Too good to sit

Martinez shouldn’t make habit of giv­ing Soto a day off

The Washington Times Daily - - SPORTS - DERON SNY­DER

And on the 19th game, he rested. Juan Soto’s first trip to Yan­kee Sta­dium marked the first time since May 21 that he wasn’t in the Na­tion­als’ start­ing lineup. Man­ager Dave Martinez fi­nally gave Soto a day off Tues­day, al­low­ing the phe­nom to be an ob­server while soak­ing in the sto­ried ball­park and fa­bled pin­stripes.

Base­ball fans in New York likely were dis­ap­pointed, eager to see what the left-handed slug­ger might do with the right-field porch. Soto might not re­turn to the Bronx for a cou­ple of years un­less Sports Il­lus­trated’s World Series pre­dic­tion proves true.

Martinez was bound to sit him at some point, but Soto didn’t make it an easy de­ci­sion. Open­ing Day left fielder Adam Ea­ton has re­turned from the dis­abled list and will be a fac­tor mov­ing for­ward as Martinez de­cides who plays and where. But this sit­u­a­tion isn’t very com­pli­cated:

Keep Soto in the lineup. “Juan’s do­ing awe­some,” Martinez told re­porters last week when Ea­ton was ac­ti­vated. “It’s hard to send him down right now, re­ally it is. He’s hit­ting right-handed, left-handed pitch­ing, and he’s do­ing well. He’s go­ing to get an op­por­tu­nity to play. We’ll fig­ure out the rest of this stuff as the days go on.”

If Martinez fig­ures out his lineup as well as Soto has fig­ured out the strike zone, we’ll prob­a­bly see a lot less of Michael A. Tay­lor.

Tay­lor has raised his bat­ting av­er­age to .220 after an aw­ful start but con­tin­ues to flash one of base­ball’s best gloves in cen­ter. He made a spec­tac­u­lar over-the-shoul­der grab Tues­day, run­ning full speed to­ward the wall and slid­ing onto the warn­ing track.

No one on the ros­ter brings the same cal­iber of de­fense in cen­ter, not Ea­ton — who played 145 games there with the White Sox in 2015 — and not Bryce Harper — who last week played in the mid­dle for the first time since 2015 and started there on Wed­nes­day night. But if Soto con­tin­ues to look like a 10-year veteran op­posed to a 19-year-old kid, he leaves Martinez no choice but to play him. A left-handed hit­ting out­field of Harper, Ea­ton and Soto is too tempt­ing to re­sist. Soto made the case even greater by home­r­ing on Wed­nes­day.

Logic sug­gests that Soto can’t pos­si­bly be as good long-term as he’s been through 72 ma­jor­league plate ap­pear­ances. Then again, there’s no mak­ing sense of his num­bers in the mi­nors, ei­ther: a .362 bat­ting av­er­age, .434 on-base per­cent­age and .609 slug­ging per­cent­age in three years

across six leagues.

The guy knows how to make an im­pres­sion.

He home­red in his first-ever at-bat at Low A-Hagerstown this sea­son, his sec­ond game at High-A Po­tomac, and his first game at Dou­ble-A Har­ris­burg. Soto has yet to homer in Triple A, but only be­cause he skipped that level when sev­eral Nats went on the dis­abled list, ne­ces­si­tat­ing his call-up two years ahead of sched­ule.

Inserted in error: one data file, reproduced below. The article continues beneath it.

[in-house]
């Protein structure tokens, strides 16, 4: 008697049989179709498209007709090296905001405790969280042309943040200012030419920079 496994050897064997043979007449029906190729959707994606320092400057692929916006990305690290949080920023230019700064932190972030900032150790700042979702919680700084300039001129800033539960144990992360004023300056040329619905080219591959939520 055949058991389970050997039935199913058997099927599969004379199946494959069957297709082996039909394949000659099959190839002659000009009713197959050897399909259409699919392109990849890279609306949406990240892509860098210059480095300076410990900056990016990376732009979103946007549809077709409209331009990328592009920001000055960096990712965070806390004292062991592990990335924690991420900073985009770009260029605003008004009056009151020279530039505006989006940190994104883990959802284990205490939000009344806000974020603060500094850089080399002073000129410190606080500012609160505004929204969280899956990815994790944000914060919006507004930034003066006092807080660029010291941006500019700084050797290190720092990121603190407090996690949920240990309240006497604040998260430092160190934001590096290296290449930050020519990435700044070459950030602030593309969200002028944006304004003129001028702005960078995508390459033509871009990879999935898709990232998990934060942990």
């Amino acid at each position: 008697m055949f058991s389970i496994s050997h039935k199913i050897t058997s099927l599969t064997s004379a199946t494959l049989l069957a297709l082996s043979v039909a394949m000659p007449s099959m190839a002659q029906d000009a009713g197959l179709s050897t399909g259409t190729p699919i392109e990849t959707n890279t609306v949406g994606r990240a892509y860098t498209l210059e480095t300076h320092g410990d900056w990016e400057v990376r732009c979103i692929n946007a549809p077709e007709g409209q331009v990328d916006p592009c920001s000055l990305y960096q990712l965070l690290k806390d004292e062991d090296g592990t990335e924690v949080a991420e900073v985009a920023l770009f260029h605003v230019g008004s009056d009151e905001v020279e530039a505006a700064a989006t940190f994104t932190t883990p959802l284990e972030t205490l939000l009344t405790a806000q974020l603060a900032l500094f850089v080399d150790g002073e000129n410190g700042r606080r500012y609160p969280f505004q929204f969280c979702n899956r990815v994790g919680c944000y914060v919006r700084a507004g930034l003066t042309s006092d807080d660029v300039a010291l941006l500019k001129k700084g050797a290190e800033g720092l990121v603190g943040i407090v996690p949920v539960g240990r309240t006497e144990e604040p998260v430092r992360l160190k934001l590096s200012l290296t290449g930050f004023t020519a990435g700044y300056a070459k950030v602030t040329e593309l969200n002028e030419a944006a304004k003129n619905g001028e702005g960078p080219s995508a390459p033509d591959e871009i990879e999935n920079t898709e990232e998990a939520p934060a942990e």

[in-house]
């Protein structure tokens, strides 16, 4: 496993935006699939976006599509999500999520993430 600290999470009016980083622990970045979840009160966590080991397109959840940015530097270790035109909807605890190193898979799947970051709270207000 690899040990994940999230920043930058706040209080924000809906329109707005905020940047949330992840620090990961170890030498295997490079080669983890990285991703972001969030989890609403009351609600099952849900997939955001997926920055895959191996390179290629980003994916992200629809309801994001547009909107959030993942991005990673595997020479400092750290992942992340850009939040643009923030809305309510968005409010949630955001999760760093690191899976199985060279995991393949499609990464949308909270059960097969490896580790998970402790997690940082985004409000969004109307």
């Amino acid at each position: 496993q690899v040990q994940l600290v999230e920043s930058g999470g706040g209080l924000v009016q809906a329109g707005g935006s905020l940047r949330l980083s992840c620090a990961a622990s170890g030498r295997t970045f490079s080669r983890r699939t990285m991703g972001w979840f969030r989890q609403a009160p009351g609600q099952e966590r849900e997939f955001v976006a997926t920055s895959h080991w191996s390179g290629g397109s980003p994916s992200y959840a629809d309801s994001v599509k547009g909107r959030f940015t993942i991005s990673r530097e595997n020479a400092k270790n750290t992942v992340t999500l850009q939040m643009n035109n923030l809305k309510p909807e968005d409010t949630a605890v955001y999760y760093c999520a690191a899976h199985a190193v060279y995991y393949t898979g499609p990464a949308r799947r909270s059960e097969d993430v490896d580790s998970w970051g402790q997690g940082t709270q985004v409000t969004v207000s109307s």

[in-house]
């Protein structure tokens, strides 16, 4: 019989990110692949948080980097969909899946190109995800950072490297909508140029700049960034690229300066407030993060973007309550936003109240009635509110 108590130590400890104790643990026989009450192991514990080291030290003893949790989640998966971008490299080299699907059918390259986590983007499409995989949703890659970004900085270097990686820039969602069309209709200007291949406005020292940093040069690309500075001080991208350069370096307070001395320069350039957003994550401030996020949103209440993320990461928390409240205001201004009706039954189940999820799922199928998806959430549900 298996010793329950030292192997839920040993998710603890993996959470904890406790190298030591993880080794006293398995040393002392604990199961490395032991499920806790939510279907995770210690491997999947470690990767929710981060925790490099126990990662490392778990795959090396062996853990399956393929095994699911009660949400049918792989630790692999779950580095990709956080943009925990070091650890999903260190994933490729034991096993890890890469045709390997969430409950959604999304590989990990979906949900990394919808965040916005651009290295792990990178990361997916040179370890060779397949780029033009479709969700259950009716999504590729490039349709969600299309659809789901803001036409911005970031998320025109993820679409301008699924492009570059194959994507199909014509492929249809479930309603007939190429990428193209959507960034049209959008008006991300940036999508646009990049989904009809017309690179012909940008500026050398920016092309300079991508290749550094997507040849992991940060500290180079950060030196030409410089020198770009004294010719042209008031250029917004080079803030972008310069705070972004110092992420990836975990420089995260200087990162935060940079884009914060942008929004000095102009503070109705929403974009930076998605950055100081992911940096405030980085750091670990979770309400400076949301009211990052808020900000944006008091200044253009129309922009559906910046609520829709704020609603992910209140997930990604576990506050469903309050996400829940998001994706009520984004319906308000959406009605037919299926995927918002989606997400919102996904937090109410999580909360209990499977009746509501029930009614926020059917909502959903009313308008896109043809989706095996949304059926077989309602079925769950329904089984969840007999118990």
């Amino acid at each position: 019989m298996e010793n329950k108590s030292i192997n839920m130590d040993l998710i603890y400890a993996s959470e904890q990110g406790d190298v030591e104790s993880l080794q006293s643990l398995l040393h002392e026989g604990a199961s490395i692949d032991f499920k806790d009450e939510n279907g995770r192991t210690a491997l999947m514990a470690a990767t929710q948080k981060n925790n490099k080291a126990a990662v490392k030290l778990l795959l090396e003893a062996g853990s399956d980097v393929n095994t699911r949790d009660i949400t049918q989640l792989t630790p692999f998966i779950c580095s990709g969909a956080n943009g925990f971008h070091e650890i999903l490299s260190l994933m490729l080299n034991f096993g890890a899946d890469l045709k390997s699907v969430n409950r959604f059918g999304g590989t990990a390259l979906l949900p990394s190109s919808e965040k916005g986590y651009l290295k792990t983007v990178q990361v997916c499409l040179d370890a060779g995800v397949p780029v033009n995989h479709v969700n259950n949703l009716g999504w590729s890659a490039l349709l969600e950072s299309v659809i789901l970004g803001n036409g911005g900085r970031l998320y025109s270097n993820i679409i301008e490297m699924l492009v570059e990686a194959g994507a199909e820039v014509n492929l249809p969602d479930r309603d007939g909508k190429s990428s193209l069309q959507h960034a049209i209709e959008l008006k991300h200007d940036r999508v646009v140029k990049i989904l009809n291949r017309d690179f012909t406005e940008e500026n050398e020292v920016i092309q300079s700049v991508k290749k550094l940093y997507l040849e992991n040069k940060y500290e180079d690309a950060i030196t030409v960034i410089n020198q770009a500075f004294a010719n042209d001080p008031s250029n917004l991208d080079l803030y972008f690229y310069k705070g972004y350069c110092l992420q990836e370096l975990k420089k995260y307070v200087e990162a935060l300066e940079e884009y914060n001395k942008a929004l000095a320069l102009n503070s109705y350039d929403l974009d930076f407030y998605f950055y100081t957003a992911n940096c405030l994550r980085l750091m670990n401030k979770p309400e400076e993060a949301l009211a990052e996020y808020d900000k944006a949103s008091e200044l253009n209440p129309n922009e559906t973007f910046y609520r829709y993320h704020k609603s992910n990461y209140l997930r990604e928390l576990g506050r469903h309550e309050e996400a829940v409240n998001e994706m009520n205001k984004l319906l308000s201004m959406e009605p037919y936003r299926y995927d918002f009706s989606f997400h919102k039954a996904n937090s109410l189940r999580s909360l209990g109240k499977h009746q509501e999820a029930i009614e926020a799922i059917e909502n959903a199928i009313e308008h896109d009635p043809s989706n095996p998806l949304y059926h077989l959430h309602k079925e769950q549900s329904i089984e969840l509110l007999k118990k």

And on the first pitch he saw in his first big-league start? Soto merely swat­ted a three­run homer to left-cen­ter field.

After­ward he claimed he was “re­ally ner­vous.” We couldn’t tell then and it’s even less-de­tectable now. If he had played enough to qual­ify, Soto would lead the Nats in bat­ting av­er­age (.328) and on-base per­cent­age (.431) and be tied with Ea­ton for the lead in on-base plus slug­ging (.972).

“He’s a spe­cial player,” Harper told re­porters after Soto’s first start. “We’ve seen that through­out the mi­nor leagues and we saw that in spring train­ing as well. So we’re all just ex­cited for him to be here and ex­cited for him to help us out and we’re su­per proud of him.”

The ques­tion isn’t whether Soto will cool off.

It’s how much and what might he ac­com­plish along the way? Ac­cord­ing to Stats by STATS, Ken Grif­fey Jr. is the only teenager in the live-ball era who recorded a .300-plus bat­ting av­er­age and .500-plus slug­ging per­cent­age through 20 ca­reer games. Soto is poised to sur­pass “The Kid” by be­com­ing the only teenager in the live ball era with a .300/.400/.500 slash line through 20 games (min­i­mum 50 plate ap­pear­ances).

Play­ers this good, this young, are ex­ceed­ingly rare, nowa­days (Harper, Mike Trout and Felix Her­nan­dez) and in the past (Grif­fey, Mickey Man­tle, Ty Cobb). Still, given that Soto’s en­tire pro ex­pe­ri­ence con­sists of just 514 at-bats, it’s way too early to anoint him as a prodigy of his­toric pro­por­tions. But he mer­its the op­por­tu­nity to be an every­day player un­til fur­ther no­tice.

I hope he en­joyed his day off. At this rate, Martinez shouldn’t give him many more.

● Deron Sny­der writes his award-win­ning col­umn for The Wash­ing­ton Times on Tues­days and Thurs­days. Fol­low him on Twit­ter @DeronSny­der.

AS­SO­CI­ATED PRESS

De­spite not enough at bats to qual­ify, Wash­ing­ton Na­tion­als rookie out­fielder Juan Soto would lead the team in bat­ting av­er­age (.328) and on-base per­cent­age (.431) and be tied for the lead in on-base plus slug­ging (.972).

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